Novo Nordisk Follows Eli Lilly’s Lead, Lowering Insulin Prices up to 75%

Novo Nordisk Follows Eli Lilly’s Lead, Lowering Insulin Prices up to 75%
Novo Nordisk Follows Eli Lilly’s Lead, Lowering Insulin Prices up to 75%


Novo Nordisk is slashing prices of several insulin products by up to 75% amid growing political scrutiny on the prices of these older but still expensive diabetes medicines. The announcement Tuesday comes two weeks after rival Eli Lilly unveiled price cuts for its insulin products, but unlike Lilly’s new pricing, which will start this spring for some products, Novo Nordisk’s new insulin prices won’t take effect until 2024.

The Novo Nordisk products covered under the new list prices include the long-acting insulins Levemir and Novolin, which will see 65% price cuts. Levemir will cost $107.85 per vial and $161.77 for product dosed with the FlexPen delivery system. Novolin will cost $48.20 per vial and $91.09 per FlexPen. The fast-acting insulin products Novolog and Novolog Mix 70/30 will see 75% price cuts to $72.34 per vial, $139.71 per FlexPen.

Denmark-based Novo Nordisk, which maintains a U.S. headquarters in Plainsboro, New Jersey, also said it will reduce the list price for unbranded biologics to match the lower price of the corresponding branded insulin. Unbranded biologics are the branded product marketed under a different name. The lower prices cover Insulin Aspart, which is the unbranded biologic of Novolog, and Insulin Aspart Protamine/Insulin Aspart, which is unbranded Novolog Mix 70/30.

Novo Nordisk can afford to cut insulin prices because it is seeing rapid growth from other products. While the company’s insulins are blockbuster sellers, their sales growth has flattened. The company reported 38.7 billion Danish krone (about $5.6 billion) in 2022 revenue for all of its insulin products, down nearly 3% from the prior year and just 1% higher compared to two years ago. Meanwhile, the drugmaker is seeing strong sales growth from diabetes and obesity medications in its semaglutide franchise. Ozempic, a type 2 diabetes drug that works by activating the GLP-1 receptor, is far and away Novo Nordisk’s largest single product with 17.3 billion Danish krone (about $2.5 billion) in 2022 sales, up more than 96% from the prior year.

Rybelsus, a GLP-1-targeting drug that like Ozempic, contains semaglutide but in an oral formulation, posted 3.1 billion Danish krone (about $455 million) in sales last year, a more than 500% increase over 2021 sales. In January, the FDA expanded Rybelsus’s approval to include first-line treatment of type 2 diabetes. Permitting the drug for use as an earlier treatment further expands the market for the product. Novo Nordisk is seeing strong demand for the semaglutide-containing weight-loss drug Wegovy, which won its FDA approval in mid-2021. Demand for Wegovy and Ozempic for use in treating obesity has strained the company’s manufacturing capacity, leading to shortages.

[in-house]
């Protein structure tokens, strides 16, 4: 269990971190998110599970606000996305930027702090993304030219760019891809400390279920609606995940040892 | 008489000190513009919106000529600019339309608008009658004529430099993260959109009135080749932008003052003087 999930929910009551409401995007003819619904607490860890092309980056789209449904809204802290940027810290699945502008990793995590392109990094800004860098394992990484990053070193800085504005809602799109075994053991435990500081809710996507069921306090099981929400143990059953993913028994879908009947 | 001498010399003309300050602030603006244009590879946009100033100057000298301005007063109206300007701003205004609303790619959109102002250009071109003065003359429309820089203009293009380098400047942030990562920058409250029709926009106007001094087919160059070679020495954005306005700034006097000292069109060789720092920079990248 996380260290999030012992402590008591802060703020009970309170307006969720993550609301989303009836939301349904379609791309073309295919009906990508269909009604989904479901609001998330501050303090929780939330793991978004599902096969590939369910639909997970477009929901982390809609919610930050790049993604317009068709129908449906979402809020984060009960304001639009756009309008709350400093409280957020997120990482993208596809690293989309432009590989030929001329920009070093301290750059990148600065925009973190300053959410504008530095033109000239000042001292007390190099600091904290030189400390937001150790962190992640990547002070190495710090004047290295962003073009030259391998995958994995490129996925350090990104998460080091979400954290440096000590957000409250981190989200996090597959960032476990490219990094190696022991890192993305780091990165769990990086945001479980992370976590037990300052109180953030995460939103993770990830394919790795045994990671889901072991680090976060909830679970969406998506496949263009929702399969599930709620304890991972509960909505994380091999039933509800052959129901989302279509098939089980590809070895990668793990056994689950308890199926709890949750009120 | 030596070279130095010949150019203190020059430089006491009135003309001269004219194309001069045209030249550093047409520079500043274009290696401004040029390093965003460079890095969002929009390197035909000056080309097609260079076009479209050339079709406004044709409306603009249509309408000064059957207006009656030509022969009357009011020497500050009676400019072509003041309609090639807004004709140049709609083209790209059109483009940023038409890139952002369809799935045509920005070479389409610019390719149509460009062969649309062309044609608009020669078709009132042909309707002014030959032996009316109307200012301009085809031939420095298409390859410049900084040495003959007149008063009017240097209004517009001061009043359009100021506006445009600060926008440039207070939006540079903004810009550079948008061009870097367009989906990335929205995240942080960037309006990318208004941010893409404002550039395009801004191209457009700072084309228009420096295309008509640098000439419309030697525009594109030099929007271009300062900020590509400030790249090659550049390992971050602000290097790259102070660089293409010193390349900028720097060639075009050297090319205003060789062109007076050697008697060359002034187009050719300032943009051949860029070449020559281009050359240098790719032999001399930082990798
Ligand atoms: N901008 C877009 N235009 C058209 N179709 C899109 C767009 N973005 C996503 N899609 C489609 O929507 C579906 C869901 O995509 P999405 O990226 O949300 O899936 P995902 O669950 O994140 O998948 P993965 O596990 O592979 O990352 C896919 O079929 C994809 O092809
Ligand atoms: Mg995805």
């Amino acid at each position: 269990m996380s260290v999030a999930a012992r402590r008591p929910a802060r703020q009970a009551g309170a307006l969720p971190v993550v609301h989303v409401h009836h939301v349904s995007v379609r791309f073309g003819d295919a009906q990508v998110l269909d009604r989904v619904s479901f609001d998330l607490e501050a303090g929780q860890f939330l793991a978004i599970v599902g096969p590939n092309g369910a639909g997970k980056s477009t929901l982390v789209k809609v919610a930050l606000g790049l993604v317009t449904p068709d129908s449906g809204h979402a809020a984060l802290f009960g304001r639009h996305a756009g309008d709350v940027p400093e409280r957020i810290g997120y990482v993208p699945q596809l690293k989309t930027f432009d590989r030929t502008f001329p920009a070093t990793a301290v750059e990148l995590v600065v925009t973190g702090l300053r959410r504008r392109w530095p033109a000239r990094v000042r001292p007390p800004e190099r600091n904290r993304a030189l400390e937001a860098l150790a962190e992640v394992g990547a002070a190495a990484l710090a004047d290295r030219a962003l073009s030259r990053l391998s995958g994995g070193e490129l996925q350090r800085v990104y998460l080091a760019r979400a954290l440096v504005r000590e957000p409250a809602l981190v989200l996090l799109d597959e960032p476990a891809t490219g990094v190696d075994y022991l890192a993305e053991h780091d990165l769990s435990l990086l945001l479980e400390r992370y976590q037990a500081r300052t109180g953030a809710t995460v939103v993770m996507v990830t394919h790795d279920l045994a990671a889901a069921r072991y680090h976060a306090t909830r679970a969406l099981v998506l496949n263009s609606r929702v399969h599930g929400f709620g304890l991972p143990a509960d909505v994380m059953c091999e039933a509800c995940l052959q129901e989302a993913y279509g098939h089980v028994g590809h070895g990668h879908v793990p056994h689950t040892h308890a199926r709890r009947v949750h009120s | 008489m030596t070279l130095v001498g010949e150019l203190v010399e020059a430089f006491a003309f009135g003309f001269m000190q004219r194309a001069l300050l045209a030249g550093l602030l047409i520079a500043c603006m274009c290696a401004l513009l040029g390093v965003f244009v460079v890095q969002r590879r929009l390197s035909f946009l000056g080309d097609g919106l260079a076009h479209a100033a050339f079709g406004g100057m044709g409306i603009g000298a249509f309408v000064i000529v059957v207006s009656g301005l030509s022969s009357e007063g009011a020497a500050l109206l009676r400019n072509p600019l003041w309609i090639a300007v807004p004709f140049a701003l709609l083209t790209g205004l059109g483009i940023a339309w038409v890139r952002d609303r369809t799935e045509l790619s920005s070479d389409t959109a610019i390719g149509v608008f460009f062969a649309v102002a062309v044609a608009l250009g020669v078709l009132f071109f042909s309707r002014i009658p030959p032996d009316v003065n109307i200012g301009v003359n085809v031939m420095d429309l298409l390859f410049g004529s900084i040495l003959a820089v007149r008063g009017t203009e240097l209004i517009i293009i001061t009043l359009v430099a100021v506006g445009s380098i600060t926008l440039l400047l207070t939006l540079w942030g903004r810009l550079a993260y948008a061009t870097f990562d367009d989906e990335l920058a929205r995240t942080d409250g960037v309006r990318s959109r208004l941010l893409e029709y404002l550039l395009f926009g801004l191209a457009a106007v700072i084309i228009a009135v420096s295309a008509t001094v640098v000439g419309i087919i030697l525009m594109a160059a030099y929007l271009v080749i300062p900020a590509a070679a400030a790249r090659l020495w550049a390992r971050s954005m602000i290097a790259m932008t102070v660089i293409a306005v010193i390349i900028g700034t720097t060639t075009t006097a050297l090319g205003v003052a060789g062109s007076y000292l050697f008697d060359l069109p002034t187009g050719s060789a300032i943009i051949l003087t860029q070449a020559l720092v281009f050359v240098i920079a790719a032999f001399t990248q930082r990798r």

The insulin market is dominated by three companies: Eli Lilly, Novo Nordisk, and Sanofi. Since Eli Lilly’s announcement at the beginning of March that it would cut list prices for its insulin products by up to 70%, some lawmakers have been calling on Novo Nordisk and Sanofi to do the same.

A $35 per month price cap on insulin went into effect at the beginning of this year, but only for Medicare beneficiaries. That price cap was one of the provisions of the wide-ranging Inflation Reduction Act. Lilly’s pricing announcement extended the monthly cap to all insured diabetes patients who take the pharmaceutical company’s insulins. Those who aren’t covered by health insurance may enroll in a program that makes all of Lilly’s insulins available for $35 a month.

Novo Nordisk said that it currently offers co-pay savings cards for patients covered by commercial insurance plans. These cards enable eligible patients to pay monthly co-pays of $25 to $35 for several of the company’s insulin products. In its announcement, Novo Nordisk said it has been working to identify “a sustainable approach to reduce insulin costs for patients that addresses changes in health policy and market shifts.”

“We have been working to develop a sustainable path forward that balances patient affordability, market dynamics, and evolving policy changes,” Steve Albers, Novo Nordisk’s senior vice president of market Access and public affairs, said in a prepared statement. “Novo Nordisk remains committed to ensuring patients living with diabetes can afford our insulins, a responsibility we take seriously.”

Photo by Jean-Francois Monier/AFP, via Getty Images



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